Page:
Types of Intraocular Lenses
During cataract surgery the natural lens of the eye is replaced with a clear synthetic lens. These “intraocular lenses” (or “IOLs”) come in a dizzying array of powers, shapes, and materials. The power of the IOL is generally determined based on eye measurements made prior to cataract surgery. The shape and material of the IOL are often chosen based on the visual needs of the patient as well as the preference of the surgeon.
Monofocal Intraocular Lenses
Anyone who has cataract surgery and chooses to have the intraocular lens (IOL) covered by Medicare or insurance will have a monofocal IOL implanted in the eye. These lenses are clear and will often result in better vision with or without spectacles after surgery. However, most people who choose this IOL will still need to wear glasses most (if not all) of the time. These IOLs can be made of acrylic, silicon, or other material.
The following intraocular lenses (IOLs) fall within the class of “premium”, “refractive” or “presbyopia-correcting” IOLs. Most of these lenses and the surgeon’s fee to implant them are not covered by Medicare or Insurance.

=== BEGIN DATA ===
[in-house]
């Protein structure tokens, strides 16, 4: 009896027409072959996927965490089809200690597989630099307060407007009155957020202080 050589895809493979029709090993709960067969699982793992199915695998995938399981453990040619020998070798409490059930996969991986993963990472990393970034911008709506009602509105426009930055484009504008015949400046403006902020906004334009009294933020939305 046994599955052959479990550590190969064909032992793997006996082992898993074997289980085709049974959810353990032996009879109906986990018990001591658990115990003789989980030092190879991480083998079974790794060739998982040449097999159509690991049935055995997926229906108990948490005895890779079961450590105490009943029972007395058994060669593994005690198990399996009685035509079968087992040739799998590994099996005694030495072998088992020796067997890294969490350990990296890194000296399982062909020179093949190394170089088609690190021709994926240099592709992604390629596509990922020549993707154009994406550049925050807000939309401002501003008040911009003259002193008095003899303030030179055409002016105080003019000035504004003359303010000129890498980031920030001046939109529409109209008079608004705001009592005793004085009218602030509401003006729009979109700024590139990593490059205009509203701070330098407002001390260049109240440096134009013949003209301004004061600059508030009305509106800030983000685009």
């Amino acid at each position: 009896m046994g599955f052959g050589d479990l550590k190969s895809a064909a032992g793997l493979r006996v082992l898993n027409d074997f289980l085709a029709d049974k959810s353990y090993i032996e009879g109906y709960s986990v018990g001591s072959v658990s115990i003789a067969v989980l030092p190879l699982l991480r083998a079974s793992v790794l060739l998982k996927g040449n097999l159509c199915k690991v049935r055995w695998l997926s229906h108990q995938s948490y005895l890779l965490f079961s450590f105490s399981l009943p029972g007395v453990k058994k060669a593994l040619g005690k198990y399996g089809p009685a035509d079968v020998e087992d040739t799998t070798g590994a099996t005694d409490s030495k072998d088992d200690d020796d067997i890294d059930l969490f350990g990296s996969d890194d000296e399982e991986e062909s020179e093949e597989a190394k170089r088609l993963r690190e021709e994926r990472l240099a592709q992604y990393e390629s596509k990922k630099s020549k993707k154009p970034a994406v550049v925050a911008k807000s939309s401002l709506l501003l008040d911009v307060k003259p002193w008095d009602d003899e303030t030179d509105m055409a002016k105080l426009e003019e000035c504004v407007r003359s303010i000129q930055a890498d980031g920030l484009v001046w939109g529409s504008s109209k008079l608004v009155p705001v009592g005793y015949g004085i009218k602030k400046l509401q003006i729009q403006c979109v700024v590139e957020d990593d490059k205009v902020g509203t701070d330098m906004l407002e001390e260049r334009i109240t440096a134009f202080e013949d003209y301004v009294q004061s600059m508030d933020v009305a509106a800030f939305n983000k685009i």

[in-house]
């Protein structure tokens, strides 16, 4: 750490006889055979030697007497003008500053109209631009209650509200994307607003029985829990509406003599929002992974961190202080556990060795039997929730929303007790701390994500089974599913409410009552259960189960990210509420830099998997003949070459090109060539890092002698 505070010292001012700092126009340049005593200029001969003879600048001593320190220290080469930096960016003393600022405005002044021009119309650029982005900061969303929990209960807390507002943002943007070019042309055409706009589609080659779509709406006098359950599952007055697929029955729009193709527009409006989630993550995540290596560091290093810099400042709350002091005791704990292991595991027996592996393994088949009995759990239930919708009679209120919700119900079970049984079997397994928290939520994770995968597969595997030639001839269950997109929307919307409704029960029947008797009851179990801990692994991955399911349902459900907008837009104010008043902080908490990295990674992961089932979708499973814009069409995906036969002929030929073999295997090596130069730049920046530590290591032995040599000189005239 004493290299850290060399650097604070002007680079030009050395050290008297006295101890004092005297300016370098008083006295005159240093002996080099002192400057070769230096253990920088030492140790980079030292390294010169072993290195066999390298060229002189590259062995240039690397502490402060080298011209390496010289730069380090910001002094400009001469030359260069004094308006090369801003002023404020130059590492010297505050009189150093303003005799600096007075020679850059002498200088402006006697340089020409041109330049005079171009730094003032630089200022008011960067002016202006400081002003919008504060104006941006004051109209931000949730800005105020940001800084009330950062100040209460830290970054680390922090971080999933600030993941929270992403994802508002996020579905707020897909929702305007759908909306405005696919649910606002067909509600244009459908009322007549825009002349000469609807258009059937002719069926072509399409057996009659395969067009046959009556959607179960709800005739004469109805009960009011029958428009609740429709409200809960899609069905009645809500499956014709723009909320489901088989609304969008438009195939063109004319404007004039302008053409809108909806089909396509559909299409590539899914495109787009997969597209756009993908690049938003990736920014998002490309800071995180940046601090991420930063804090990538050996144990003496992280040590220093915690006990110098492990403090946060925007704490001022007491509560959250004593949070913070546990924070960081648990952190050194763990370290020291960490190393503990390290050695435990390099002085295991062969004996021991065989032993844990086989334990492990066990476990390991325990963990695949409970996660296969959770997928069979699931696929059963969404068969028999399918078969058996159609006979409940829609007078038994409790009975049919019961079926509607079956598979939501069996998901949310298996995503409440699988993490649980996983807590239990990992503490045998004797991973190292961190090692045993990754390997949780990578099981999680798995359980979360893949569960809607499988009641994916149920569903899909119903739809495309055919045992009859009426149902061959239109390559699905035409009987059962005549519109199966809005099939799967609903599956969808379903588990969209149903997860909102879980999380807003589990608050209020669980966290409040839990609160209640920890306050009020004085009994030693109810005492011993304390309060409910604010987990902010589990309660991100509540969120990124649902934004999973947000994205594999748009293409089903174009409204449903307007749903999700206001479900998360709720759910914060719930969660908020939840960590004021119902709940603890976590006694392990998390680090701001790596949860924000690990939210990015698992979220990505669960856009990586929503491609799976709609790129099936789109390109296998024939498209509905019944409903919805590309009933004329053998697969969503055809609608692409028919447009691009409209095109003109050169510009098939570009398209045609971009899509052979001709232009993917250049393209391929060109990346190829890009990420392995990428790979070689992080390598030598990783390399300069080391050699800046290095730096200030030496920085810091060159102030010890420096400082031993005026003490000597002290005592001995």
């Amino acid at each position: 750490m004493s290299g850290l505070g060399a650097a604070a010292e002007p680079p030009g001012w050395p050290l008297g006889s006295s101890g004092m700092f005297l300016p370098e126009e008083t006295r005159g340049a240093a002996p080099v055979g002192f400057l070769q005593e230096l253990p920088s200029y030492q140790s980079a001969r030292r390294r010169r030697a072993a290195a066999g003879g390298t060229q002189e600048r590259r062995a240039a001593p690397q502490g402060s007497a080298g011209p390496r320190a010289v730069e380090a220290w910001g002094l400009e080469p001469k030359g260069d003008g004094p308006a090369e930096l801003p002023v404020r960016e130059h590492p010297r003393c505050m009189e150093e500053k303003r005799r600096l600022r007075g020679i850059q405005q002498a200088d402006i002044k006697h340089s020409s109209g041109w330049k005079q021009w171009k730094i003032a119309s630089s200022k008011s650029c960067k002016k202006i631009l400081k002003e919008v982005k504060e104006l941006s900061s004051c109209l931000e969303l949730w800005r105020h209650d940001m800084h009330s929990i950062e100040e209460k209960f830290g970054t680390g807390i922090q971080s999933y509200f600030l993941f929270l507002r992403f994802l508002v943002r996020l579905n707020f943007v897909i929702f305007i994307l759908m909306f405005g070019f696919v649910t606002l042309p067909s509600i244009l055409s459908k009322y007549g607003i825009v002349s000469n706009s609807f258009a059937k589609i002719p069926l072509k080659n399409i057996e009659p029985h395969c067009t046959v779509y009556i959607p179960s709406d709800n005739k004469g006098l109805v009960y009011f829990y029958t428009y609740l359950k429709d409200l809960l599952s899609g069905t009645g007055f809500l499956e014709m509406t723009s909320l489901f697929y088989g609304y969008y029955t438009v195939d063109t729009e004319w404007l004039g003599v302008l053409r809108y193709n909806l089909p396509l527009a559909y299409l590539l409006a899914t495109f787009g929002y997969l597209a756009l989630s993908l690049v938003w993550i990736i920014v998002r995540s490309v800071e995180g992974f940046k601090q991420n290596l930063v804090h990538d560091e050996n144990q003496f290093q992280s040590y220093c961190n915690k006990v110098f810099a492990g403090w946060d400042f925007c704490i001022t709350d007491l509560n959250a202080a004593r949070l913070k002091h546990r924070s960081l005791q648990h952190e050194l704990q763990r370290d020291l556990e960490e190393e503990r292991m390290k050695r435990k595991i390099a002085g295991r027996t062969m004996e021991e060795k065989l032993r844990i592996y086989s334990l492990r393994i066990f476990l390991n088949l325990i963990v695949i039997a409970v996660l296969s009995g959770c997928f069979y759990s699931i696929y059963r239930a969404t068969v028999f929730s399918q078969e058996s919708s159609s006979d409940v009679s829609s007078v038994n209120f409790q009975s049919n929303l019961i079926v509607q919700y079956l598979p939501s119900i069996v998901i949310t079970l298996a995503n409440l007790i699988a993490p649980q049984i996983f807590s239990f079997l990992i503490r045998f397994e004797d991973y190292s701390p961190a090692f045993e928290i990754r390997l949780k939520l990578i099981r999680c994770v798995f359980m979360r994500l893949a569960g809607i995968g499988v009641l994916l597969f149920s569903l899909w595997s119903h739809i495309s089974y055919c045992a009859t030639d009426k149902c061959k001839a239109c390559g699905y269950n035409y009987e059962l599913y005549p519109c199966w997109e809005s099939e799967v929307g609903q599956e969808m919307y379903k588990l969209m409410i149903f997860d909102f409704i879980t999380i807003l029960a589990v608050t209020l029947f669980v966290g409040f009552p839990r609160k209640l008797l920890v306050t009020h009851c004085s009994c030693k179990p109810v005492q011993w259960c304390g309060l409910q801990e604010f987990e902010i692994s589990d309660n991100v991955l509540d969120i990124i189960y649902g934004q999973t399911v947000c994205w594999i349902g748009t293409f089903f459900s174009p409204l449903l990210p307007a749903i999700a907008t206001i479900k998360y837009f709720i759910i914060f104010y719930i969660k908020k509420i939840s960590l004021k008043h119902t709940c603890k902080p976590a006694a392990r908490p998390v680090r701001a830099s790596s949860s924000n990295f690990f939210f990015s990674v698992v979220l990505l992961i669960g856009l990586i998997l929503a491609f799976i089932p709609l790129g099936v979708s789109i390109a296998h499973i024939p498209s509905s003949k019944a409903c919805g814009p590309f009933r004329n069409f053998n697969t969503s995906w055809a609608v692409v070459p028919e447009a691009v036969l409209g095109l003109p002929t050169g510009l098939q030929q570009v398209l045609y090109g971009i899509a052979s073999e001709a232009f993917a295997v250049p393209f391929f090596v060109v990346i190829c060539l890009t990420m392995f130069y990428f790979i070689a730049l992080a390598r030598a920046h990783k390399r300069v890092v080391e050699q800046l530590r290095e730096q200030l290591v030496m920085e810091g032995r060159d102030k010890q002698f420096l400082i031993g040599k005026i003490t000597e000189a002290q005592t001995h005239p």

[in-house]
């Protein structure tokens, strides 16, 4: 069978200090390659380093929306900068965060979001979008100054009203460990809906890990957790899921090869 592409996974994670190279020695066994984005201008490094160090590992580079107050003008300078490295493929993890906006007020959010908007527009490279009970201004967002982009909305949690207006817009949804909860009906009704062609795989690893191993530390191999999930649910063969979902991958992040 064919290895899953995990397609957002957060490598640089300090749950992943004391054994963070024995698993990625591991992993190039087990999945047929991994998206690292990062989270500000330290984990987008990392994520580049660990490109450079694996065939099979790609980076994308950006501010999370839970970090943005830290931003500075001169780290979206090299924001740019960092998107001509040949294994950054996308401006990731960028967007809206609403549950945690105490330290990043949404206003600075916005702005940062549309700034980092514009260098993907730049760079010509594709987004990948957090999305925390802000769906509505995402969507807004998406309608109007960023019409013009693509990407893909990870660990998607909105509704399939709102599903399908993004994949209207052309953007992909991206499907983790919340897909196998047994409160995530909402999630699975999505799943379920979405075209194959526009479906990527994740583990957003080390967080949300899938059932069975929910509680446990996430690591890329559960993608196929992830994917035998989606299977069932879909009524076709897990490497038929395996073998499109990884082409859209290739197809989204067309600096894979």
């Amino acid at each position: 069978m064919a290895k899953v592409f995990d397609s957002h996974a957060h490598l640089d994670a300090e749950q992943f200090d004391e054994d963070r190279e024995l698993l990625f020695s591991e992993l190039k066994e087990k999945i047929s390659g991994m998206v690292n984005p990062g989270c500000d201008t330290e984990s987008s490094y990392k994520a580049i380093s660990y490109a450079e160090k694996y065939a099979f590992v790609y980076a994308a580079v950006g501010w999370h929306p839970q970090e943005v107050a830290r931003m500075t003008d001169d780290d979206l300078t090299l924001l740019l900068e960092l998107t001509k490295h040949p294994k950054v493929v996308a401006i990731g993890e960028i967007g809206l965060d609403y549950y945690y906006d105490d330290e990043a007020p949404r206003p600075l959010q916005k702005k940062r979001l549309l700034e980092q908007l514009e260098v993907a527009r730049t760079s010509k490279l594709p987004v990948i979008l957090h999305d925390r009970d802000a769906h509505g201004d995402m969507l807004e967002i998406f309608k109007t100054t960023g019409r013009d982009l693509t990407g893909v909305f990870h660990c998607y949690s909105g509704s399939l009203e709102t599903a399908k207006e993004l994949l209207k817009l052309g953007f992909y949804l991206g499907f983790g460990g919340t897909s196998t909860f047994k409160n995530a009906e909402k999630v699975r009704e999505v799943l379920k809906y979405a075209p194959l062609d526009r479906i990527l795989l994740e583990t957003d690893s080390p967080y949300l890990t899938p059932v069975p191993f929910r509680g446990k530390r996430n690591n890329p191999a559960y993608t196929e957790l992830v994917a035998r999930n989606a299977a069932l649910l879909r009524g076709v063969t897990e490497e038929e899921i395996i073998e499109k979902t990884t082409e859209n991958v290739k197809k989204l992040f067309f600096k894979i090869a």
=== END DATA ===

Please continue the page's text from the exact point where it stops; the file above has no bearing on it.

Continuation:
Astigmatism-Correcting (Toric) Intraocular Lens
Astigmatism is most often caused by an irregular corneal surface. It results in blurred vision without glasses. One of the methods of correcting astigmatism during cataract surgery is to use a “toric” intraocular lens (IOL). These are essentially monofocal IOLs that also correct astigmatism. Currently all toric IOLs available in the USA are made of either acrylic or silicon.
Multifocal Intraocular Lenses
Intraocular lenses (IOLs) that focus both distance and near objects onto the retina at the same time are called “multifocal” IOLs. Although these IOLs can provide a nice range of vision without the use of glasses after cataract surgery, they do have some limitations. First, they are not appropriate for someone who has significant dry eye or other eye disease such as glaucoma, macular degeneration, or diabetic retinopathy. Second, they do result in rings around point sources of light at night.
Pseudo-accommodating Intraocular Lenses
When we are young our natural lens can change shape inside the eye. This allows us to focus both on distant as well as near objects. This natural ability to change focus is called “accommodation.” When synthetic intraocular lenses (IOLs) provide a range of vision after cataract surgery they are called “pseudo-accommodating” IOLs. These IOLs can be made of silicon, acrylic, or Collamer®.